Now that thought …

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INTEGRITY Begins With … ???

On my daily walk, I paused to admire the “grass” in the photo. With another Colorado summer approaching, I know our lawn will crisp up like Sunday morning breakfast bacon.

What works for a Denver backyard, though, doesn’t work for people. Being perceived as fake is not admired much.

We’ve all heard “say what you mean and mean what you say.” Good advice. Years ago, I was struggling to ask a client a question when she wisely advised, “Just say it the way you’re thinking it, John.” Excellent counsel.

Being authentic isn’t easy. We don’t want to dump our problems, troubles, and innermost thoughts on others, right? Yet we do want to be genuine, relatable, and real.

It’s a conundrum.

Recently, we took a survey using this question: “What is the #1 characteristic of leadership?”—and INTEGRITY became a theme. In QBQ! The Question Behind the Question, we define INTEGRITY this way:

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Like To Debate? 10 “Fighting Fair” Rules

At work, home, or online, how do we effectively collaborate and communicate with people when we don’t see eye-to-eye?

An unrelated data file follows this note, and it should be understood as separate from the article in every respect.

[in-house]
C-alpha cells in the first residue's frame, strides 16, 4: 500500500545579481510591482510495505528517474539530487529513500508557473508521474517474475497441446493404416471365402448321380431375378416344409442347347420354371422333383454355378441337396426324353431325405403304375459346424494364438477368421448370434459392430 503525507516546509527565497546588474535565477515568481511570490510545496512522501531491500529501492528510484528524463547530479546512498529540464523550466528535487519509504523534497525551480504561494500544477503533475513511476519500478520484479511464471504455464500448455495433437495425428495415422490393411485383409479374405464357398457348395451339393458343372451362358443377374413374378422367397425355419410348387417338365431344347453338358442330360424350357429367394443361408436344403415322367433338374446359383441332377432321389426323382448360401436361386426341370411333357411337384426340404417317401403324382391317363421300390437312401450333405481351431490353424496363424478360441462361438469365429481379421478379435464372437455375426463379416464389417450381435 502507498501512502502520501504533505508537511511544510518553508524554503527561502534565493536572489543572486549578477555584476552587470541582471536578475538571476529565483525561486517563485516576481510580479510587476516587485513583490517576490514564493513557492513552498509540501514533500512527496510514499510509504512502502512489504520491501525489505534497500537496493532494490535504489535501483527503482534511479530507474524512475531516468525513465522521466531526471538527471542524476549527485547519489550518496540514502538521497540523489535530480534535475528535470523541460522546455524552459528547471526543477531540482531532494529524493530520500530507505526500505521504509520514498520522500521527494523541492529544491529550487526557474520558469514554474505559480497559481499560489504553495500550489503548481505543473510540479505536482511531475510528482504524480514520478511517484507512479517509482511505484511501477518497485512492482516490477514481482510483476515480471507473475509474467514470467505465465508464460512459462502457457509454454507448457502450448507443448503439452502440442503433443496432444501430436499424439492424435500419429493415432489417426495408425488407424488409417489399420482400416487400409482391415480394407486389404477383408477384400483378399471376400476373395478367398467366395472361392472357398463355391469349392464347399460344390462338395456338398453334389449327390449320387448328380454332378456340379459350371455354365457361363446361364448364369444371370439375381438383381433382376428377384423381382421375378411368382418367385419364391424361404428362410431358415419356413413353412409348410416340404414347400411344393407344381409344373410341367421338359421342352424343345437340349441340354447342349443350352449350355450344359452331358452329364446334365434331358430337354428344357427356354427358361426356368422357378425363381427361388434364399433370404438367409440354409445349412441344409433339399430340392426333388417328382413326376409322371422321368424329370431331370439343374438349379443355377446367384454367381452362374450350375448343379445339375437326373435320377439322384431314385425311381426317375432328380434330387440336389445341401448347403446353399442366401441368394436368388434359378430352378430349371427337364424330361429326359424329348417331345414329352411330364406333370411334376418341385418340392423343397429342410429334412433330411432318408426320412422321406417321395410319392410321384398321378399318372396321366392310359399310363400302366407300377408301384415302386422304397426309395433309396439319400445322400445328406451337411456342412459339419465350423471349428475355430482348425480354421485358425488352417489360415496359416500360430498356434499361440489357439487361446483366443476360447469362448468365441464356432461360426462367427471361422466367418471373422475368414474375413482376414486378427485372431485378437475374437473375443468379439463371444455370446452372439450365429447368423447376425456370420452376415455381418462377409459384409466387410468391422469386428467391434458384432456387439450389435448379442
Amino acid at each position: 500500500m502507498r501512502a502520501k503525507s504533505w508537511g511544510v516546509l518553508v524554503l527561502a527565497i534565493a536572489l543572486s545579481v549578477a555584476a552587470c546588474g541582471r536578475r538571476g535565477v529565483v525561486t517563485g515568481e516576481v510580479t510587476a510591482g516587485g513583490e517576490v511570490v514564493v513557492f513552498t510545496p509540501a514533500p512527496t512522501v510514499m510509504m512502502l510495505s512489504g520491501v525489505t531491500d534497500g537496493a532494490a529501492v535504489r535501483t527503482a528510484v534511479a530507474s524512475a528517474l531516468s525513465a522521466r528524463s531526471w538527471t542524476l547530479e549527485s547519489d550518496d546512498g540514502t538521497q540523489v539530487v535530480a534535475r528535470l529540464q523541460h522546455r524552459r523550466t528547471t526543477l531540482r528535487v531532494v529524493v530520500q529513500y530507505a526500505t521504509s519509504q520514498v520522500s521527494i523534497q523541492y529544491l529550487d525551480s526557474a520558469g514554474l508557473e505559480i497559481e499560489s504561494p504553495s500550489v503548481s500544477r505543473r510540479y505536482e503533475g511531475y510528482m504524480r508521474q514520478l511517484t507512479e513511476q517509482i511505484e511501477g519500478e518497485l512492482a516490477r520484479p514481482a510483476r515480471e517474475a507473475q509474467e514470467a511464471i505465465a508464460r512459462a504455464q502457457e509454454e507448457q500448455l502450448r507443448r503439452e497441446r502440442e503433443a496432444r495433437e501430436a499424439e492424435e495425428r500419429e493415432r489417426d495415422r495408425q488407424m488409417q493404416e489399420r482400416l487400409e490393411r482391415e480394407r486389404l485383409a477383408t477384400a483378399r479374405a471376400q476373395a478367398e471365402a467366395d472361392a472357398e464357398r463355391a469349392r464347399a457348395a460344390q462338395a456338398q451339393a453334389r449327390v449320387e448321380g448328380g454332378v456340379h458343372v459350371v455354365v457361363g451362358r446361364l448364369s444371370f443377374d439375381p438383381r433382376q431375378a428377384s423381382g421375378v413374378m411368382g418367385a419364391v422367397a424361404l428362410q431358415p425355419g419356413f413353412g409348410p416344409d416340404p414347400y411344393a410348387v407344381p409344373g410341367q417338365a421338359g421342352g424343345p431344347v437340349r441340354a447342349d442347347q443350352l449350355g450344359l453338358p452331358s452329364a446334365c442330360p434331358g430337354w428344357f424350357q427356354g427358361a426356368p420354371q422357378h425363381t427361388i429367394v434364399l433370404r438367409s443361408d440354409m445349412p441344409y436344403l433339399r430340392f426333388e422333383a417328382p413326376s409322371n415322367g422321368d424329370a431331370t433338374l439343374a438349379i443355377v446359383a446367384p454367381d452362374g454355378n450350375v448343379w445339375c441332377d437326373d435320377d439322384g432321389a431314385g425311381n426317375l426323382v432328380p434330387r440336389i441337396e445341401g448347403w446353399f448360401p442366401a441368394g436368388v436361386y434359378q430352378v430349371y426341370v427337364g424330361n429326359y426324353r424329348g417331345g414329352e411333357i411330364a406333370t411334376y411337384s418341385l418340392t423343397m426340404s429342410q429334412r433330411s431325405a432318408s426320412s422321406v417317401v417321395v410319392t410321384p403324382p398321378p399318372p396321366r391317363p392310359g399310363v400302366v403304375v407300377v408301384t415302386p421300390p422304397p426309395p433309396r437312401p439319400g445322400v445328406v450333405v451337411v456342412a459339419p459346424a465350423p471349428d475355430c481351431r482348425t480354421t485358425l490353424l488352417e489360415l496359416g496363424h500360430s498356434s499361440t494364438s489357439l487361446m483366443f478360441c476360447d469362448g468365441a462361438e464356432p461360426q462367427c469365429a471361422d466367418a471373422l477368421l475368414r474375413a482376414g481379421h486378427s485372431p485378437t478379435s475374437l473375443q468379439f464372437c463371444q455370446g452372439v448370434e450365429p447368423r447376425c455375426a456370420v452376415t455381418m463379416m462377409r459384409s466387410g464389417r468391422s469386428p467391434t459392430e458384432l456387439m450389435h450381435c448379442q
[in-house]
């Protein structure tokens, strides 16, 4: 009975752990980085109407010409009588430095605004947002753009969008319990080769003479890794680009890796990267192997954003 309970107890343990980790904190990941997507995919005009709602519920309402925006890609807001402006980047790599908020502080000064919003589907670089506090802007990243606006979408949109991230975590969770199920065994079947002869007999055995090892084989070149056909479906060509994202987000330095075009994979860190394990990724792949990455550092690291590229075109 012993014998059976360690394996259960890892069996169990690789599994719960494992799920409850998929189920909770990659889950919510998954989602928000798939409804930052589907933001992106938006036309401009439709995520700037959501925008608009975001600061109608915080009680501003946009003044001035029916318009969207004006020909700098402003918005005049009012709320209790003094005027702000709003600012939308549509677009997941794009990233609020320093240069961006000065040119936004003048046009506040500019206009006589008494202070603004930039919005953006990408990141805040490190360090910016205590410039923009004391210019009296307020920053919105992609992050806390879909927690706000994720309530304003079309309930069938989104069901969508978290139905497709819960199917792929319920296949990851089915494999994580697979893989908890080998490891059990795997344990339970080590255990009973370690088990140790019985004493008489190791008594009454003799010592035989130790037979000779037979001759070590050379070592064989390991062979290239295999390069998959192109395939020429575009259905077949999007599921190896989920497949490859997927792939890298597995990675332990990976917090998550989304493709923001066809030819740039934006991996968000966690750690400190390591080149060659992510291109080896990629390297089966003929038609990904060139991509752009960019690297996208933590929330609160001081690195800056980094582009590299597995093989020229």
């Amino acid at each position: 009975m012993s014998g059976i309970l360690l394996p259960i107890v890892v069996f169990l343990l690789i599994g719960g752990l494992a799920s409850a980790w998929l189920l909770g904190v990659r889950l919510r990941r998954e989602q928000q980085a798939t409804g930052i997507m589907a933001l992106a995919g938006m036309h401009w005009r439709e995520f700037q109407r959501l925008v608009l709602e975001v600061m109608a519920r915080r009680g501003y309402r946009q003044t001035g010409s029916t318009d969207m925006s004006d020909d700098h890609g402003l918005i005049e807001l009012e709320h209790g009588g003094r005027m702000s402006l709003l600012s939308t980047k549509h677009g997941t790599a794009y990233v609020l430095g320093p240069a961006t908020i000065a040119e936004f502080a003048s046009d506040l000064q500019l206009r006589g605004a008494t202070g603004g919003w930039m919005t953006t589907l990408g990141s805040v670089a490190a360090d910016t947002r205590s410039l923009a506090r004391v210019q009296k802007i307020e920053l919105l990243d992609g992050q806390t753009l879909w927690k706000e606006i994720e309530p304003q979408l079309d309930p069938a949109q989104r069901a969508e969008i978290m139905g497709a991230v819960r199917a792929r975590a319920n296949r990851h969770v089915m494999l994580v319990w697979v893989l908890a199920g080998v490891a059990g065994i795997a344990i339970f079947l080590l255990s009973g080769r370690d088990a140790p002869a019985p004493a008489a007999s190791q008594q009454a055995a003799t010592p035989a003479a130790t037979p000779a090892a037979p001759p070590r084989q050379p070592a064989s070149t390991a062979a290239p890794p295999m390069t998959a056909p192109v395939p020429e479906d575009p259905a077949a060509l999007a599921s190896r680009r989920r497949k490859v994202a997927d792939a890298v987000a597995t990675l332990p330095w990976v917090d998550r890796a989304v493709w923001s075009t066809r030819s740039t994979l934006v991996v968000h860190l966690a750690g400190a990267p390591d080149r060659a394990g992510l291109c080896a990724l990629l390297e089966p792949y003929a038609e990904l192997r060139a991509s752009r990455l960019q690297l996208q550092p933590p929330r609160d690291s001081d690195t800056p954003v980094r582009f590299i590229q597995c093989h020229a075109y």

By learning to “fight fair.” 😃

Let’s discover how to argue, debate, discuss, and disagree at a higher level. Doing this will make us better people. 👍🏼

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Where Does Customer Service End and Consumer Entitlement Begin?

consumerism, entitlement, entitlement thinking, QBQ, customer service

Is the American consumer spoiled? Demanding? Greedy? Have we become a bunch of entitled brats? Or worse yet—a nation of … consumer victims?!

Let’s call our topic Consumer Entitlement and explore it through three stories. Then we’ll pose five questions to spur conversation.

We’d love to have you comment! 👍🏼

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Got Shoulder Chips? Rise Above Victim Thinking

I recently heard someone say, “She always seems to have a chip on her shoulder.” Upon hearing that old phrase, I decided to write this piece. Hope it’s not too blunt. 😎

Defining The Chip: Victim Thinking

When a person has a chip on his or her shoulder, that person is essentially holding a grudge, carrying a grievance, and feeling sorry for self. That shoulder chip often leads to belligerence, blame, whining, complaining, anger, and argumentativeness. Not good stuff.

When we have a “chip on the shoulder,” we are simply wallowing in —

Victim Thinking.

Unlike our beautiful balloon rising above the Colorado landscape, well—we’re not rising above.


At the end of this piece, we’ll share 6 steps to rising above victim thinking. Read on!

But here’s the thing about victim thinking:

Humans <almost> never need encouragement to play the victim. We get there quite easily all by ourselves.

Stop Helping People Have Chips

Have you noticed many folks on Facebook, Twitter, and other Social Media platforms seem to go out of their way to encourage others (groups, races, genders, political parties, individuals) to play the victim? I don’t get it.